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School of Law

DeFi: Shadow Banking 2.0?

Date: 12 December 2022

The London Financial Regulation Seminar is an inter-collegiate and inter-disciplinary group of experts led by CCLS and our Institute of Banking and Finance under the leadership of Professor Lastra and Daniele d’Alvia.

On December 12, Professor Hilary J. Allen’s discussed her last research paper titled “DeFi: Shadow Banking 2.0?” forthcoming on William & Mary Law Review. Professor Rosa Lastra chaired the event and Professor Emilios Avgouleas was the discussant.


Decentralised finance (DeFi) is an entire ecosystem built on blockchain technology and that does not rely on a central authority. DeFi started as an intimidating sector, the domain of the tech-savvy. However, much has changed since then, and nowadays many platforms allow investors to easily connect their digital wallets, exchange their fiat, such as Euros and US dollars into cryptocurrency and access the yields available in DeFi with just a few taps. The overall value of assets deposited in DeFi transactions grew from $601 million at the beginning of 2020 to $239 billion in 2022, according to blockchain data provider Amberdata. The rise has been mainly led by institutional investors who have either recently joined or are strengthening their presence in DeFI.

The Global Financial Crisis (2007-2010) was characterised by a distribution of financial risks promoted through derivatives, securitizations, and money market mutual funds (Shadow Banking 1.0). Professor Allen claims that “if the DeFi is permitted to develop without any regulatory intervention, it will magnify the tendencies towards heightened leverage, rigidity, and runs that characterised Shadow Banking 1.0”.

Can DeFi be prevented from becoming the new Shadow Banking 2.0? Professor Allen enlightened us on how DeFi is irremediably destined to fail, and how the fascinating advances of technology are hiding ungovernable and unmanageable financial risks that might be one day able to act against the financial stability of the entire economic system as much as Shadow Banking 1.0 did.

About Professor Hilary J. Allen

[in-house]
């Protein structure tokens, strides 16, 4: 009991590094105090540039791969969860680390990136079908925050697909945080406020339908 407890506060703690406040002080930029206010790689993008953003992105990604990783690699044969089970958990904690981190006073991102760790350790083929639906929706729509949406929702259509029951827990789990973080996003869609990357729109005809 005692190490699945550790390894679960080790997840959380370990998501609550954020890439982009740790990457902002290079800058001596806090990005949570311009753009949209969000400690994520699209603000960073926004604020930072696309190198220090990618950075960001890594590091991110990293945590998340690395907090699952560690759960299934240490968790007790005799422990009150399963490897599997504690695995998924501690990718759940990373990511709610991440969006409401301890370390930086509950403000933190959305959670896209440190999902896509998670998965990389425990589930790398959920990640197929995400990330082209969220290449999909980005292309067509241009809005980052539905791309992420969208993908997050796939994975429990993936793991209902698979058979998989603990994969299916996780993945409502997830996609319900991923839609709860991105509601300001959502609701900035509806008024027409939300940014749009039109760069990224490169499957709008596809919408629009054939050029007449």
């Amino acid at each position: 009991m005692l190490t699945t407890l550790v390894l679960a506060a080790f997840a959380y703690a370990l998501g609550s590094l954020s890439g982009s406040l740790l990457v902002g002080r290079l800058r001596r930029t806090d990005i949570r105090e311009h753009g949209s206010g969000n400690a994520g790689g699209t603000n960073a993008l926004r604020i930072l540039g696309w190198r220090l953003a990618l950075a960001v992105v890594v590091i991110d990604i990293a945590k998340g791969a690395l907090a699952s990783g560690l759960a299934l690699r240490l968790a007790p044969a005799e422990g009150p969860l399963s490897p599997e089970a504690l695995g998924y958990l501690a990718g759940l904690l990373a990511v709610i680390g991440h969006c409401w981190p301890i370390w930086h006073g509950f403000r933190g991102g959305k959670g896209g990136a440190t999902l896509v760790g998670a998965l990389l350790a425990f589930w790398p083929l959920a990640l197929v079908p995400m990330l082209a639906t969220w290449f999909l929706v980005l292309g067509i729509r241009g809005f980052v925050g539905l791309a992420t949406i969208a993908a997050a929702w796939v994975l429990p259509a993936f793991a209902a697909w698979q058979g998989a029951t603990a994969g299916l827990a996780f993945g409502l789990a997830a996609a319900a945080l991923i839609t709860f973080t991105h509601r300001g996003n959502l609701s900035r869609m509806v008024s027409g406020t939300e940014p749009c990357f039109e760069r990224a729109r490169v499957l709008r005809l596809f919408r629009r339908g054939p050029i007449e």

Professor Hilary J. Allen is a Professor of Law and the Associate Dean for Scholarship at the American University of Washington College of Law. She teaches courses in Banking Law, Securities Regulation, and Business Associations.

Professor Allen is an internationally recognised expert on financial stability regulation and new financial technologies, and has been invited to share her research and expertise with organisations including the Federal Reserve Board, SEC, CFTC, FSOC, IMF, Bank of England, Australian Securities and Investments Commission, and Financial Stability Board. She has testified before the House Financial Services Committee and the Senate Banking Committee, and is the author of the book Driverless Finance: Fintech’s Impact on Financial Stability (2022, Oxford University Press). Professor Allen has authored twenty law review articles addressing issues ranging from financial agency structure, to agencies’ scientific/technological capacity, to financial stability threats stemming from climate change and fintech. She is regularly quoted in the popular press, and is actively involved in presenting scholarly publications at roundtables and conferences.

About Professor Emilios Avgouleas

Professor Emilios Avgouleas holds the (statutory) International Banking Law and Finance Chair at the University of Edinburgh and is the founding director of the Edinburgh LLM in International Banking Law and Finance. He currently serves as a member of the European Securities and Markets Group, the Stakeholder Group of the European Securities and Markets Authority (ESMA).

Emilios is a senior research fellow at Edinburgh University's blockchain lab and currently serves as a regular visiting Professor at the School of European Political Economy, Luiss Guido Carli. He is a fellow member of the academic board of the European Banking Institute (EBI) and research member/fellow of the European Corporate Governance Institute (ECGI) and a member of the Monetary Committee of the International Law Association (MOCOMILA). He is currently engaged by the World Economic Forum (WEF)/Davos to conduct research on Systemic Risk, Innovation, and Technology in the context of the Great Reset. He is also acting as a consultant as part of the research team for the European Parliament for the general area of EU financial stability, Bank Resolution, and post-Covid 19 NPLs.

This event was organised by Professor Rosa Maria Lastra (Sir John Lubbock Chair in Banking Law at the Centre for Commercial Law Studies – Queen Mary University of London).

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